A Senate committee will hear a bill next week allowing Sunday sales of liquor in Minnesota, a sign the perennial effort may have more traction than past years.
Bill sponsor Sen. Roger Reinert, DFL-Duluth, said he does not know of another time in recent history the bill has been heard in the Senate -- it may have been in the House.
He believes he has enough votes to move it out of committee.
"I'm getting some Republican support from new members who came in as free market people," Reinert said. "And this is kind of the classic free market issue."
Past attempts to repeal the law, which dates back to at least 1858, have been stymied by liquor store owners who say they would have to stay open another day without generating sufficient extra revenue.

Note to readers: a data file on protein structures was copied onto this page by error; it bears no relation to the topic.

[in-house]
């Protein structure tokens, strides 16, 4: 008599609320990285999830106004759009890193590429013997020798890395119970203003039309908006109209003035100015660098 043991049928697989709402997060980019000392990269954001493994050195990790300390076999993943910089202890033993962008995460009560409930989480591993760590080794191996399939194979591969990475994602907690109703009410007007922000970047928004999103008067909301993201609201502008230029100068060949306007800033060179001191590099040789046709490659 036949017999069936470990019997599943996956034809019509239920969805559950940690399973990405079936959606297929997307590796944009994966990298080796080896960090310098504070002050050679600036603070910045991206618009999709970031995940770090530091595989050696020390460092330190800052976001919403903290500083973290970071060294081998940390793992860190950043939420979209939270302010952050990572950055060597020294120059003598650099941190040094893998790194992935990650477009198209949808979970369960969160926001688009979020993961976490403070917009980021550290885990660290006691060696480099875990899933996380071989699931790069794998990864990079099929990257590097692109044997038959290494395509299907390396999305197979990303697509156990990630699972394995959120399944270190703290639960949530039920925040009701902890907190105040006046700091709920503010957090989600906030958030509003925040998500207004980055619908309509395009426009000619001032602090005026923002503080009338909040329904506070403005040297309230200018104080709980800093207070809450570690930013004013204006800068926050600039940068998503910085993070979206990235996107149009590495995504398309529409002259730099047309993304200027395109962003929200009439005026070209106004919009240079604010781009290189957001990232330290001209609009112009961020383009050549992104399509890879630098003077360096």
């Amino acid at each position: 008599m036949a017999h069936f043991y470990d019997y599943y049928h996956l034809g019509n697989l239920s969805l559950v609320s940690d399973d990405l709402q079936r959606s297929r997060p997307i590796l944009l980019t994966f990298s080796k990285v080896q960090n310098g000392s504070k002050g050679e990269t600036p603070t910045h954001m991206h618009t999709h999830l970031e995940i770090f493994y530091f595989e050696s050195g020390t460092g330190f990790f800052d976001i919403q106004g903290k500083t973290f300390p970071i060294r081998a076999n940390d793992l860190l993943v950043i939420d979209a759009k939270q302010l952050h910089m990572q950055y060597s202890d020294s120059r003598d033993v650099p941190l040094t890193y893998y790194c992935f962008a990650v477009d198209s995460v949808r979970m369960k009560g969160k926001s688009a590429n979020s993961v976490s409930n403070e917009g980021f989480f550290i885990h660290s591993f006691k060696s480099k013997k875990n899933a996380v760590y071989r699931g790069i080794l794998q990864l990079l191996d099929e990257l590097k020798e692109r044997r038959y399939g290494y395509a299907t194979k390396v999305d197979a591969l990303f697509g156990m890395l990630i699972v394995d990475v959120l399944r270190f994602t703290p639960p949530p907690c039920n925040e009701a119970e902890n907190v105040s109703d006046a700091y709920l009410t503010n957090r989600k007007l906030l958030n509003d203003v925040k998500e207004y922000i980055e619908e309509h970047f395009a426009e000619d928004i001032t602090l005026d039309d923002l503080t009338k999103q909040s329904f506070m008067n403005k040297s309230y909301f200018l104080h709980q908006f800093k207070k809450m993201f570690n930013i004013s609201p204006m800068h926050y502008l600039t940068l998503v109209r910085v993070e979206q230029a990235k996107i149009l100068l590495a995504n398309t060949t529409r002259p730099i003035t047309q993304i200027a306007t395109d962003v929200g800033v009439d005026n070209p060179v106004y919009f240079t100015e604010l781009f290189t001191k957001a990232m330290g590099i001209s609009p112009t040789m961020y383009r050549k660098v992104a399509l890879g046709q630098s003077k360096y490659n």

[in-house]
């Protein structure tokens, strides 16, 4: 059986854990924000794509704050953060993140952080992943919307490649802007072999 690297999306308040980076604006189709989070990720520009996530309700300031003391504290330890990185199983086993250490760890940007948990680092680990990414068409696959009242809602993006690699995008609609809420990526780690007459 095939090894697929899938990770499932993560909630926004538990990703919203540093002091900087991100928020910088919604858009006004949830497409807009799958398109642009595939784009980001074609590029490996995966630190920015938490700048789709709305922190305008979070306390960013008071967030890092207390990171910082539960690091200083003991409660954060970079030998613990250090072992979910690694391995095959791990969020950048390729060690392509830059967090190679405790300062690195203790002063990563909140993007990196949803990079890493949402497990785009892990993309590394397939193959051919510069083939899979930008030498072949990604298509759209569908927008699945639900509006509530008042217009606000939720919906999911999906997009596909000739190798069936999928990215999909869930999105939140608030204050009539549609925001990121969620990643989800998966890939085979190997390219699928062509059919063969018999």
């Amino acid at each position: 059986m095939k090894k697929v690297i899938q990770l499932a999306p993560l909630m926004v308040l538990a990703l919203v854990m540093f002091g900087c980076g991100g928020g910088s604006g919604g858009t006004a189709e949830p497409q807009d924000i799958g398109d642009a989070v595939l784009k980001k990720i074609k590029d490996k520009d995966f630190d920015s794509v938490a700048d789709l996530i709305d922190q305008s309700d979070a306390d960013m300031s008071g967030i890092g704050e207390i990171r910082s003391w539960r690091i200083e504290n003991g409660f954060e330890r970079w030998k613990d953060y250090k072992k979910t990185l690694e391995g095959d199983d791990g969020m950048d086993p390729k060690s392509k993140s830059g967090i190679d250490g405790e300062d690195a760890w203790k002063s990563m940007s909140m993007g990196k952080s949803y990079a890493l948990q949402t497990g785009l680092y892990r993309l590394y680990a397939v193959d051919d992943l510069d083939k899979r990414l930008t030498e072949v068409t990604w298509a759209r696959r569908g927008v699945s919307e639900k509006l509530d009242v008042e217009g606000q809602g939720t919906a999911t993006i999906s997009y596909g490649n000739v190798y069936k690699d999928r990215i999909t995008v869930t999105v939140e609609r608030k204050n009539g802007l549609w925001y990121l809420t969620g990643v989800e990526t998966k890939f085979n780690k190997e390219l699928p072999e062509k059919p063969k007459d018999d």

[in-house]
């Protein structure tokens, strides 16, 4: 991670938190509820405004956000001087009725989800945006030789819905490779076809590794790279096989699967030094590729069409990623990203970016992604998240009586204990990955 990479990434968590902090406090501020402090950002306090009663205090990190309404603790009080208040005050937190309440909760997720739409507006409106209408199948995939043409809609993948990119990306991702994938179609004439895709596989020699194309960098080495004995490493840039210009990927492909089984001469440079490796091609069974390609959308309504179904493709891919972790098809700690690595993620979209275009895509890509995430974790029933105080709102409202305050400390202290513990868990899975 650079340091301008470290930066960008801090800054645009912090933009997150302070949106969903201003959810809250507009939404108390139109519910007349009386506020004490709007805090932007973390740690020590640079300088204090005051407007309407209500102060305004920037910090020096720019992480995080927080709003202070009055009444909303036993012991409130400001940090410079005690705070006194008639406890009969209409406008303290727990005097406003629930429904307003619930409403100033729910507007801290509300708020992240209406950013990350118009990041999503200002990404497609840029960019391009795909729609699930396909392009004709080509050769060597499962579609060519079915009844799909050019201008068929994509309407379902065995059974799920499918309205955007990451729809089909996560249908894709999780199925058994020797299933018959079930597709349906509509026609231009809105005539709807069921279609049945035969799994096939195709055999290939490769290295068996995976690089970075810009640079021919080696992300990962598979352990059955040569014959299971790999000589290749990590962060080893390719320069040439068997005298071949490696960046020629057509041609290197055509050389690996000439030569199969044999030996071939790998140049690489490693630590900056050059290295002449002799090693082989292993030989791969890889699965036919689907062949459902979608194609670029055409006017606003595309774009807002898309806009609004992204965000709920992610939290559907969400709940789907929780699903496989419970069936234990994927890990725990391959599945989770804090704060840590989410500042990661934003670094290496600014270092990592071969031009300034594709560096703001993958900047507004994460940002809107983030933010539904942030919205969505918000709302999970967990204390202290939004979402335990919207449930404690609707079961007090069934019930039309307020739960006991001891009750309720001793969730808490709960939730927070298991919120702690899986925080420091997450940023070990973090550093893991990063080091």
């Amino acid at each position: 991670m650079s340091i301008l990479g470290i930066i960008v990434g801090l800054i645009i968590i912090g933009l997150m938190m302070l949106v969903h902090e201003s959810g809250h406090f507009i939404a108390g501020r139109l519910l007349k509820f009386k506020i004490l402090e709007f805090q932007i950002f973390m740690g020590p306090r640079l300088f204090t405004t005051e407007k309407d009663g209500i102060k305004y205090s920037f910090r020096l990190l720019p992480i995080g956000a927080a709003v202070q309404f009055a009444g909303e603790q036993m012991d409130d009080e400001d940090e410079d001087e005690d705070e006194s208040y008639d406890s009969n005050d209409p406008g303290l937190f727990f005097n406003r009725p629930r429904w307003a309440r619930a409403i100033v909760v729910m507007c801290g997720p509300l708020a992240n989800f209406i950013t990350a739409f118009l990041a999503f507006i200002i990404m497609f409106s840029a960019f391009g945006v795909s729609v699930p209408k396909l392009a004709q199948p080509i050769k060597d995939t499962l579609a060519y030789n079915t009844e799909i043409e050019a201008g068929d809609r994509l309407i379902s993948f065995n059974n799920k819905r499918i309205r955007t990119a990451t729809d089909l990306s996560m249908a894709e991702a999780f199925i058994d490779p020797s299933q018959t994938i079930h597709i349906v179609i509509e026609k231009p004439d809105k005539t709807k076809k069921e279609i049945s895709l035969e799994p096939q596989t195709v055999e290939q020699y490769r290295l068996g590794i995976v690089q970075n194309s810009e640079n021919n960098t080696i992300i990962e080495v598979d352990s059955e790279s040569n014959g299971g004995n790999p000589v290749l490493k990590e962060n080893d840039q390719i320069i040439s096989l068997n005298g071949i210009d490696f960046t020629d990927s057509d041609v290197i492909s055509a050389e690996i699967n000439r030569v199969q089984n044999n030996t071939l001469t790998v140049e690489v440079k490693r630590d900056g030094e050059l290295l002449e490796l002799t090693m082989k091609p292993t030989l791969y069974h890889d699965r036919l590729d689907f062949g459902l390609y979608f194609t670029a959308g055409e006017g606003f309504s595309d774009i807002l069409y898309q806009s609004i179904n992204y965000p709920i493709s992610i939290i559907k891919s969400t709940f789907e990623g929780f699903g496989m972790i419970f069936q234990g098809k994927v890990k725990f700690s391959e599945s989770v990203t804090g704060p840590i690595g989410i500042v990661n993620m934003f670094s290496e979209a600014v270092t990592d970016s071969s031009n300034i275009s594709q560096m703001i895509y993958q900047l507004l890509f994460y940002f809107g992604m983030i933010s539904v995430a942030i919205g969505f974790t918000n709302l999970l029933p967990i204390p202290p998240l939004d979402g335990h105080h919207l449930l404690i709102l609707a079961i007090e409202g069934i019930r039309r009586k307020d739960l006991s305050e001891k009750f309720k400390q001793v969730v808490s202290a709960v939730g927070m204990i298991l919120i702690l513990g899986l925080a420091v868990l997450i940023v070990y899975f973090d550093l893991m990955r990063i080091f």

The bill does not require stores to open on Sunday, but owners say they would have to for competitive reasons.
Those stores are represented at the Capitol by the Minnesota Licensed Beverage Association, a powerful liquor lobby that fiercely opposes the bill.
Expect liquor store owners to testify against the bill at Wednesday's hearing.
A Duluth native who just barely lost Virginia's GOP gubernatorial primary said that politicians have not gone far enough in condemning the left for violence during a rally of white nationalists in Charlottesville. "I think that the left is going to try to use this as an excuse to crack down on conservative free speech," said Corey Stewart. "I think they're going to try to use this as an excuse to remove more historical monuments."